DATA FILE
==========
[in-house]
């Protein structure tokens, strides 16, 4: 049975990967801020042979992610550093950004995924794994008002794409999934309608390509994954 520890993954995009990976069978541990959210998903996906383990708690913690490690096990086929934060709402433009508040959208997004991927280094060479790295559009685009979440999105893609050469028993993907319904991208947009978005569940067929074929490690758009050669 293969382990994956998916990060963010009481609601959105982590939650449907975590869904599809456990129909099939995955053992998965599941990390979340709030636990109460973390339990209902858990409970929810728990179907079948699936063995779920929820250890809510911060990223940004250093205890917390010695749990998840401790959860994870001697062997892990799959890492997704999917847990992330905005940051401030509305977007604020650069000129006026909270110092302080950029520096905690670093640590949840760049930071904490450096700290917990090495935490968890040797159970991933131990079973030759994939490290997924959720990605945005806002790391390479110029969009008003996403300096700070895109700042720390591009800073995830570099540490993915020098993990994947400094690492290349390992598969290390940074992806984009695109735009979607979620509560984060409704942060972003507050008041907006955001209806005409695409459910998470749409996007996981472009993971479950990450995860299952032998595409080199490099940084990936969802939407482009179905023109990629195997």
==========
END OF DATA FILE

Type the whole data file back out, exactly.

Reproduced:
[in-house]
């Protein structure tokens, strides 16, 4: 049975990967801020042979992610550093950004995924794994008002794409999934309608390509994954 520890993954995009990976069978541990959210998903996906383990708690913690490690096990086929934060709402433009508040959208997004991927280094060479790295559009685009979440999105893609050469028993993907319904991208947009978005569940067929074929490690758009050669 293969382990994956998916990060963010009481609601959105982590939650449907975590869904599809456990129909099939995955053992998965599941990390979340709030636990109460973390339990209902858990409970929810728990179907079948699936063995779920929820250890809510911060990223940004250093205890917390010695749990998840401790959860994870001697062997892990799959890492997704999917847990992330905005940051401030509305977007604020650069000129006026909270110092302080950029520096905690670093640590949840760049930071904490450096700290917990090495935490968890040797159970991933131990079973030759994939490290997924959720990605945005806002790391390479110029969009008003996403300096700070895109700042720390591009800073995830570099540490993915020098993990994947400094690492290349390992598969290390940074992806984009695109735009979607979620509560984060409704942060972003507050008041907006955001209806005409695409459910998470749409996007996981472009993971479950990450995860299952032998595409080199490099940084990936969802939407482009179905023109990629195997």